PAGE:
I’ve been binge listening to a podcast the last couple weeks. Freakonomics. Heard of it? Basically, as they say, they “explore the hidden side of everything.” If you have any interest in human behavior, or just how this world goes ‘round, you should check it out. Anyway, an episode I listened to yesterday really struck me. It was titled, “This Idea Must Die,” and it was all about ideas in science that certain scientists and academics think need to be let go. Basically, they encouraged us to re-examine certain ideas, specifically any idea “that is commonly accepted but which in fact is impeding progress.”
As I listened to these ideas, it hit me that the world I am striving to influence–this world of health, nutrition, and fitness– is contaminated with ideas that need to die! Okay…that sounds a little harsh when I actually say it. So maybe let’s retire some ideas. They can still float around, I suppose. But you no longer need to employ them. They aren’t serving you well anyway. While I could probably write an entire book on health and fitness ideas that need to retire, today I’ll stick with just five—the five that I think are the most deep-rooted, and that most fit the criteria used in the podcast. These ideas are commonly accepted, but are definitely impeding progress!
- There is an ideal body, and you should be trying to attain it. Every culture has its own ideas about beauty, and there is an underlying expectation that we should all be striving to become more beautiful. Study after study shows that the number one reason women work out is aesthetic, meaning that it is all about how they are trying to “look.” But what if we could let this idea go? What if instead of chasing an image, we accepted our uniqueness and exercised for our health? My dream for the future would be that we replace the Before/After photo with a Before/After stats page. Okay, so maybe a little nerdy, but stick with me. If our culture valued actual health information such as a drop in cholesterol levels, lower blood pressure, increased lung capacity, lower heart rate, and improved strength more than we valued how “ideal” someone looks in a bathing suit, imagine how things could change!
- You need to change your body in order to love it. So, you know the Before/After photos I’m talking about? Isn’t it interesting how much happier the people appear to be in the After photo? We start to get the idea that if we want to be happy with our bodies, we must first change them. This is false. A body cannot make you happy or unhappy. Only your thoughts about your body can do that. You can choose to love your body today—exactly as it is.
- If you love your body, why would you even bother with healthy habits? I hear this often. Isn’t loving my body counterproductive? If I choose to love and accept it as it is, then why would I do anything that might change it in any way? This is another idea we need to retire. Here’s the thing: when I love someone or something, I seek its best interest. Think about your children, or family members, for example. Would you say you love them, and then show it by abusing or neglecting them? Is that love? Your body’s best interest is to be healthy. When you truly love it, you will strive to attain good health.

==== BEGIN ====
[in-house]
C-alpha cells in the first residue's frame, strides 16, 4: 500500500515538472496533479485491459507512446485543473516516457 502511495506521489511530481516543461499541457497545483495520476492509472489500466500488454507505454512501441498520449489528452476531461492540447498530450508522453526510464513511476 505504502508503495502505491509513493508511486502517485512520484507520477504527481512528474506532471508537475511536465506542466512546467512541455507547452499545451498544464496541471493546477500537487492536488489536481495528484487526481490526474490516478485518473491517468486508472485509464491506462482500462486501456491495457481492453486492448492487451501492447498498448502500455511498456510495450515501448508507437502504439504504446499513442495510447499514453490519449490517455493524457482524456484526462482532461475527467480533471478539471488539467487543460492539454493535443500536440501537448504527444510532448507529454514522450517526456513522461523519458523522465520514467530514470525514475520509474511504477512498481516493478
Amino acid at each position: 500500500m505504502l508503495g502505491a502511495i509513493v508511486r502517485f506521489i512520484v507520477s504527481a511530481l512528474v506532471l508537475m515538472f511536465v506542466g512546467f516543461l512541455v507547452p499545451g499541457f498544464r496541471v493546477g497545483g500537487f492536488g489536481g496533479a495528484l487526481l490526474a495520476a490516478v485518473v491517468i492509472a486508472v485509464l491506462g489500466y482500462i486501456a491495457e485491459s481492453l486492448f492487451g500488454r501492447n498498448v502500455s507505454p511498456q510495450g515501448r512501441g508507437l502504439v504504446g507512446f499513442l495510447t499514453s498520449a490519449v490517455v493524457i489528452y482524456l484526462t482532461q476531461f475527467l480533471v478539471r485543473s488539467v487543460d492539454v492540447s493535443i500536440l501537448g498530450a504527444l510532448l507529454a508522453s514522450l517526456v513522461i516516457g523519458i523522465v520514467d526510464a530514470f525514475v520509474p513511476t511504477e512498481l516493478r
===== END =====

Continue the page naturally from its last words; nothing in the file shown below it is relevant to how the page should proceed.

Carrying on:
- Living a healthy lifestyle is all about willpower. The idea that exercising and eating right is all about grit and pushing through is prevalent in the health and fitness culture. Willpower is what we use when we need to take an action that goes against our feelings. So if you are hating your body—a negative emotion—it will definitely take willpower to take positive actions in its behalf. However, if you love it, then your feelings and health-conscious actions will align, which doesn’t require willpower at all. A real healthy lifestyle requires small amounts of willpower (like to push out those last couple reps when your arms are toast!) and large amounts of love.
- Dissatisfaction is a great motivator. It is a common idea that we can hate ourselves into shape. If I finally get fed up with my body enough, then I will find the motivation to treat it better. Maybe dissatisfaction has been your primary motivator for so long that you actually think it is the best one. But I’d like to retire this idea. I have seen, time and again, dissatisfied people cycling through weight loss and weight gain over and over, never being able to create long-lasting change. That is because we don’t have enough willpower to sustain positive behavior fueled by negative emotion. It is draining. And so we need a new motivator. May I suggest love? Love your body, and your body will love you. ♥